Tuesday, October 14, 2014

Cityzen, DC #2

After having dined at Cityzen in 2012, I found myself comparing other restaurants to it time and time again as it set a high standard for what I expected in a fine dining establishment. Eric Ziebold is the mastermind behind Cityzen located inside the beautiful Mandarin Oriental. This well-acclaimed chef began his career at Vidalia in DC, then moved on to Spago in LA. After that he worked at the world renowned French Laundry in California, then Per Se in NYC. If that isn't one of the most impressive resumes you've ever seen, throw a James Beard award in on top of it and then I think you'll find that hard to top.

So when Chris asked what I wanted to do for my birthday, my first thought was to go to Cityzen! After all, it has been two years and since then I've dined at Michelin-starred restaurants so I wanted to see if my first impression would remain. To be clear, Michelin does not come to DC, for whatever reason, because if they did, Cityzen would surely be rated. But, don't get me started on that.

We were seated promptly at 7:30 p.m. on this Tuesday night. Shortly thereafter, I realized the memory card was not in my camera so I had to take photos on my iPhone and I'm apologizing upfront for the crappy photos I have posted here. Let's move on. We had informed the host when making the reservation several weeks ago that we'd be dining vegan. Then, I called to follow-up a week later and they confirmed the note. Two years ago, when I dined here, they were ready for me. The server was ready to explain how the vegetarian menu would be modified to be made vegan. This time, however, that was not the case. I was handed a menu and once I realized the server wasn't aware that we were dining vegan, I stopped him and let him know. I was trying to avoid the explanation of the many meat dishes. Did this deter him? Oh, no, not at all. He acknowledged my mention that I'd be dining vegan, then suggested we take a look at the menu anyway as if I'd have options to choose from. So, he continued his spiel of how you can choose from four-course prix fixe, six-course chef's tasting, or six-course vegetarian tasting all the while highlighting the meat and cheese. I was so perplexed. Was he wondering if perhaps I might change my mind this instant upon hearing that the crispy skin filet of Florida red snapper was available? I, again, reiterated that we'd be dining vegan and he seemed to get the point.

I asked the sommelier to stop by and discuss the wine pairing as it related to the vegan menu. In the meantime, they put butter on the table. I inquired as to whether it was real butter, they confirmed, apologized, then removed it. I began wondering if this was the same Cityzen I had dined at a few years ago. At least when they returned with the bread basket, they informed me which bread was vegan so that was good.

The sommelier informed me that the vegetarian menu was nearly vegan and that few substitutions would have be to be made so the wine pairing would be the same. That sounded great to me.

The amuse bouche was some sort of croquette with a strong turmeric taste to it -- soft on the inside and crusty on the outside. What a great way to start the meal! The pairing was a Prosecco with pomegranate syrup and it was so delicious.

The first course was marinated avocado and toasted hazelnuts with a coriander mousse and peaches. The pairing was a Reisling from Germany. It was pretty good, but I liked the amuse bouche better thus far.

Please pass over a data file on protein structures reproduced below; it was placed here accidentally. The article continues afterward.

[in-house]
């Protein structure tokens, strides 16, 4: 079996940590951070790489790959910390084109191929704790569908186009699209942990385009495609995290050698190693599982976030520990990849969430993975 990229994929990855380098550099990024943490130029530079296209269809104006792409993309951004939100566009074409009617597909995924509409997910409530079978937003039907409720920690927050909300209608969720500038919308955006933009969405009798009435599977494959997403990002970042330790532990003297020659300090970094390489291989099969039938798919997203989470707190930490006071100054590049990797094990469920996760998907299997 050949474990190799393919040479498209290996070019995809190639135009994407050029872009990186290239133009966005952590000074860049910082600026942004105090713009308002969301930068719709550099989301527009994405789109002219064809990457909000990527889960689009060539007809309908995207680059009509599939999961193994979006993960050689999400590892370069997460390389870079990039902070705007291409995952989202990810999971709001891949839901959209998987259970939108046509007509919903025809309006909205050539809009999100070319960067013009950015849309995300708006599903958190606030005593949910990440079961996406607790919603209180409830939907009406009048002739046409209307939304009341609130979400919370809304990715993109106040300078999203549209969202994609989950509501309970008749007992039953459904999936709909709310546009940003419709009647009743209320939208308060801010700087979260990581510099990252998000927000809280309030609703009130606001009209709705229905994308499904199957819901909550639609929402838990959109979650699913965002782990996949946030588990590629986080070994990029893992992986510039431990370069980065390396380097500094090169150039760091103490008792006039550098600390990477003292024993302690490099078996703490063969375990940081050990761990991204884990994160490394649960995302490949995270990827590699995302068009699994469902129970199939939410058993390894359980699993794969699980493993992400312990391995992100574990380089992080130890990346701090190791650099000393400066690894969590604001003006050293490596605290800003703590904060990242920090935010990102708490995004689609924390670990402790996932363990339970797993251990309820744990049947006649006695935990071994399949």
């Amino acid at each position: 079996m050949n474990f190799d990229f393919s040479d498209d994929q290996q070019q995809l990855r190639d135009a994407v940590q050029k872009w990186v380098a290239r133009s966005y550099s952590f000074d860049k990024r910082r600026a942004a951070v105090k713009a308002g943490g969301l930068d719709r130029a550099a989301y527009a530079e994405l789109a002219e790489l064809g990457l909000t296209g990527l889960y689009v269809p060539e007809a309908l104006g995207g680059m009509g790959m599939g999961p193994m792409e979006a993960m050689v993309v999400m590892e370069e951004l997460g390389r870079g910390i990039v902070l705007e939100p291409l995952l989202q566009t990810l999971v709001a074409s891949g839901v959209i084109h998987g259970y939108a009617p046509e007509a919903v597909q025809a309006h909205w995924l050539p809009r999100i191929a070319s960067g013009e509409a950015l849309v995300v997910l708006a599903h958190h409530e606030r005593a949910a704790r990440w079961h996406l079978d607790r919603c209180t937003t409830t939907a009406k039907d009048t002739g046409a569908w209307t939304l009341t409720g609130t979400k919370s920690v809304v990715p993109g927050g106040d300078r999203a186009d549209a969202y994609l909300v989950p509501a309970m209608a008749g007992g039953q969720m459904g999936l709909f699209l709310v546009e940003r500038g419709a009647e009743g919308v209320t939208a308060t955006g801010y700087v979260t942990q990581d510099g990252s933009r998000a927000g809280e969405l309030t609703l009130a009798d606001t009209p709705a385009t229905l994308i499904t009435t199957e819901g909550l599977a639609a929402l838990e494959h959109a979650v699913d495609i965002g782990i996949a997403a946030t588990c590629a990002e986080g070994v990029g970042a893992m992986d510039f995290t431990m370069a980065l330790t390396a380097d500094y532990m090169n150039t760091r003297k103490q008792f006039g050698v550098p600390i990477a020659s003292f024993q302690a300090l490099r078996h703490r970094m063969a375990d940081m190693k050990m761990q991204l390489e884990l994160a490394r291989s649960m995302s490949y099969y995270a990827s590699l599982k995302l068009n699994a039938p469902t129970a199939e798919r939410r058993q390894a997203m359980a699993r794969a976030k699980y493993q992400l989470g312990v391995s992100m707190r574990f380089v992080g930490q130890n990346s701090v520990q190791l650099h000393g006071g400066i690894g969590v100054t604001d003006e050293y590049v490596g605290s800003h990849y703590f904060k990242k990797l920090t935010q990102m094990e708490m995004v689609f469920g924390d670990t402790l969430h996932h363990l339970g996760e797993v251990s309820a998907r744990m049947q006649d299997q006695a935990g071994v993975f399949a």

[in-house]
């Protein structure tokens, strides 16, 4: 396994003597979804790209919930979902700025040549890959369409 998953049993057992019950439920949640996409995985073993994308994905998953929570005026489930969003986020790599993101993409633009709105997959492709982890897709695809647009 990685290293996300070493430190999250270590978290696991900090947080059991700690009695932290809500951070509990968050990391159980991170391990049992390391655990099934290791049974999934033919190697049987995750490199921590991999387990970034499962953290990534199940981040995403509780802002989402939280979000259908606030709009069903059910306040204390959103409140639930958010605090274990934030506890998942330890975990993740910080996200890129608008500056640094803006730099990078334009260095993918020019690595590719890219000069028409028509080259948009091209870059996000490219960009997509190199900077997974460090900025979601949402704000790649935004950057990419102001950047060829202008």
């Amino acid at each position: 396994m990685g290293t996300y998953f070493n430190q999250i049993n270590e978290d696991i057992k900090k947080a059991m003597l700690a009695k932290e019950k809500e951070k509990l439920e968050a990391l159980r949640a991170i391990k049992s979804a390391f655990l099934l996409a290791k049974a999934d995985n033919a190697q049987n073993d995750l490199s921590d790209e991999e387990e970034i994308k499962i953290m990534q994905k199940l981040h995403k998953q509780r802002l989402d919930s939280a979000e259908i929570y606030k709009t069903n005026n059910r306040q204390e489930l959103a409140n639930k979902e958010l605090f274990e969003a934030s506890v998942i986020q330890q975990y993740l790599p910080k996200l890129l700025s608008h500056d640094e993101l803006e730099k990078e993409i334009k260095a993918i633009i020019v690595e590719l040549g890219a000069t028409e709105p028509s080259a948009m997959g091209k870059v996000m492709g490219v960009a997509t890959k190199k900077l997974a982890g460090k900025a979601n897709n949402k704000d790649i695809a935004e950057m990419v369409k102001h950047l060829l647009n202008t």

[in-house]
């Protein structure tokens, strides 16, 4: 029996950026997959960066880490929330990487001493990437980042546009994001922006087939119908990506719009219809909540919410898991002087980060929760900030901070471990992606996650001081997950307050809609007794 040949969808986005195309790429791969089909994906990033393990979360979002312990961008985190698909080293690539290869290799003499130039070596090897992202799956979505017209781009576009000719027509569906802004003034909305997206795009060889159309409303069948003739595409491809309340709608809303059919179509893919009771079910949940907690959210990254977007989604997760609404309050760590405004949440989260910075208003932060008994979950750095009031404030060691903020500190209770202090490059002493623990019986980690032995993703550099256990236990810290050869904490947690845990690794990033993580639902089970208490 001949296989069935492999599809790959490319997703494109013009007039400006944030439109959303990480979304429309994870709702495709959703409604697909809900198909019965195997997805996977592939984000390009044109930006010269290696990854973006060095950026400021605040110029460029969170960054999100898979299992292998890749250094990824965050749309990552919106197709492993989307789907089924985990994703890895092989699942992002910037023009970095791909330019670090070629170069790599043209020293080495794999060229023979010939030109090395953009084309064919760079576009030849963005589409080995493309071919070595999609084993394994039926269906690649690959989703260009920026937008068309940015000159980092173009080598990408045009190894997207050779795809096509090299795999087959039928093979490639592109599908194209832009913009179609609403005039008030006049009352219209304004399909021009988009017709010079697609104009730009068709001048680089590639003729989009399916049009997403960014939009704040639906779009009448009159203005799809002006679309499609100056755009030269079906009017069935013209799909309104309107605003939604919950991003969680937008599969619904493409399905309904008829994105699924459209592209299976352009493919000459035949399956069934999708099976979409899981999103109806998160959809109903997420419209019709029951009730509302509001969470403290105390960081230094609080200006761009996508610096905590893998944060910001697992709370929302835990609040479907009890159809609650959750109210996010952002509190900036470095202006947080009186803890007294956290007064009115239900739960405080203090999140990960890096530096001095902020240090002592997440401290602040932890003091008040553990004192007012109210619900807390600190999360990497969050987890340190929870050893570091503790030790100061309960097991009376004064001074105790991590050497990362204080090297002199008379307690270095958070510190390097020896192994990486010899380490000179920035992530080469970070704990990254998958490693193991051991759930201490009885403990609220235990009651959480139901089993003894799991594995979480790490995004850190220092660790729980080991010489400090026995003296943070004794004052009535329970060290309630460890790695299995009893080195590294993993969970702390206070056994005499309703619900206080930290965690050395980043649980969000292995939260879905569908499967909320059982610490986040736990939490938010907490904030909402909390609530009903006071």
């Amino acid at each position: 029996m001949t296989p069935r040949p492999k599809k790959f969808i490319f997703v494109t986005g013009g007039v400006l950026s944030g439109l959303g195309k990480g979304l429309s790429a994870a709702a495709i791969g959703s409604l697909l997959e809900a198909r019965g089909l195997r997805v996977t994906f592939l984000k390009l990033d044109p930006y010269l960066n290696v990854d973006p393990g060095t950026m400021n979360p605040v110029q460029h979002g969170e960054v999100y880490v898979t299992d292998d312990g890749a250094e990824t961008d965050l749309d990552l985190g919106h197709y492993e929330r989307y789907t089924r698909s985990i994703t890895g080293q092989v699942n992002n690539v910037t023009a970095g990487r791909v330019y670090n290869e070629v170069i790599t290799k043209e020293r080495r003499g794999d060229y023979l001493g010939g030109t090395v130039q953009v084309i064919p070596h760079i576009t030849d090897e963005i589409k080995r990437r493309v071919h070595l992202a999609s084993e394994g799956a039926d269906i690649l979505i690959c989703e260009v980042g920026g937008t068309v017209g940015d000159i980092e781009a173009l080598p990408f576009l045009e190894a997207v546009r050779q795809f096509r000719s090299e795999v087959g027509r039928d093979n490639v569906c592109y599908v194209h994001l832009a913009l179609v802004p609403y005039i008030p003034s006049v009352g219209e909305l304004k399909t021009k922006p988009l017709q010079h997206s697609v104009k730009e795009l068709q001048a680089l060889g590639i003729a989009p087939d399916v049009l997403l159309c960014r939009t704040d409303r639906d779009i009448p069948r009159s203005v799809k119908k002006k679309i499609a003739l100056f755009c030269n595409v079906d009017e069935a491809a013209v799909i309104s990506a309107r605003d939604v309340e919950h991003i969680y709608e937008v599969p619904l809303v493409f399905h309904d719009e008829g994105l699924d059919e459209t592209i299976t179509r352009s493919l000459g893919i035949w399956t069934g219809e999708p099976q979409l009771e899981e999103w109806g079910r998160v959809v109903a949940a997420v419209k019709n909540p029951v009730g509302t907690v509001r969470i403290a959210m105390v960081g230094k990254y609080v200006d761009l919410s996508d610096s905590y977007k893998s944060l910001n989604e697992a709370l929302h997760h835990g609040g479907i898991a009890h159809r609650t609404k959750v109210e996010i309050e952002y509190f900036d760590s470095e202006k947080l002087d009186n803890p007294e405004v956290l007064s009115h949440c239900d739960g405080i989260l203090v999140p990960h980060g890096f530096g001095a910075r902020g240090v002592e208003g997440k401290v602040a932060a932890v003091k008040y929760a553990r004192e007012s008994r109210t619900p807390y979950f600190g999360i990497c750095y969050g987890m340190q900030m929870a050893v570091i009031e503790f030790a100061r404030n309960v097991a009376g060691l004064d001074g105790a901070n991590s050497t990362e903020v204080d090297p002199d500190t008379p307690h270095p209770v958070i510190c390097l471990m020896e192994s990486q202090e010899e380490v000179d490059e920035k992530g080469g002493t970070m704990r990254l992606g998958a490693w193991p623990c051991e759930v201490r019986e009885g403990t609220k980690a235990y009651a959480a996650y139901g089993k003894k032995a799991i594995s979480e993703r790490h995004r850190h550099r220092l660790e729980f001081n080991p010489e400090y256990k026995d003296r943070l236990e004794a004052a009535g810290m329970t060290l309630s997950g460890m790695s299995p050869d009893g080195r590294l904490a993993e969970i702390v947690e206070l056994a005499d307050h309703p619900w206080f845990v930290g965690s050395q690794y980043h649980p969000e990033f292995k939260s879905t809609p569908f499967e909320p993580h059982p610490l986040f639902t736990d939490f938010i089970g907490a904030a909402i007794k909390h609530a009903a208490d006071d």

The second course was the Cityzen succotash. I absolutely loved the complexity of this dish. Spiced okra and tempura baby corn was placed atop a corn grit coulis. In the middle, red pepper sorbet with hyacinth blossoms became the centerpiece of the meal. For creativity, I give this dish a 10. Tempura baby corn with red pepper sorbet in a savory dish? It worked and it worked well! Definitely one of the highlights of the night.

The third course was a slow baked roma tomato with the skin removed atop quinoa with toasted sunflower seeds and English cucumber with a mint vinegar dressing. Very creative.

The fourth course was roasted chanterelle mushrooms with walla walla onions with anise hyssop and anise puree. It was very good and the Melini Chianti (1999) was one of my favorite wines of the night.

The fifth dish was the scalloped zucchini couscous with pimenton dulce sauce. I think this was my least favorite dish of the night as I found the zucchini to be quite plain.

The intermezzo was a poppyseed sorbet over a blueberry compote. Yum.

Finally, to end a wonderful evening, we were served a vegan cake with poached pear, chocolate sauce, and vanilla ice cream. It was spectacular.

The final offering was a petit fours made with ginger and lychee.

If I go over the night in my head and I think about the highlight, it was probably the fantastic wine selection. Every wine was very good and made an excellent pairing with the dishes. But, really the food was spectacular as well. I didn't love every single dish, but all of them were beautifully plated and thoughtfully put together. And I did love many of the dishes so Eric Ziebold continues to impress. The service was very good throughout the night, but the only thing that bothers me was my server's behavior when we first arrived. If you have a diner with specific dietary needs, you should be sensitive to that, especially at a fine restaurant. In the end, I thought the food was great, the wine was fantastic, and the service overall was so-so. The price was fair as well at $110 per person plus $85 for the pairing.

I wasn't as impressed as the first time I visited, but Cityzen still remains one of my favorite spots in DC. I look forward to dining with them again in the future.

Previous review
February 21, 2012

1330 Maryland Avenue SW
Washington, DC 20024
(202) 787-6006

CityZen on Urbanspoon

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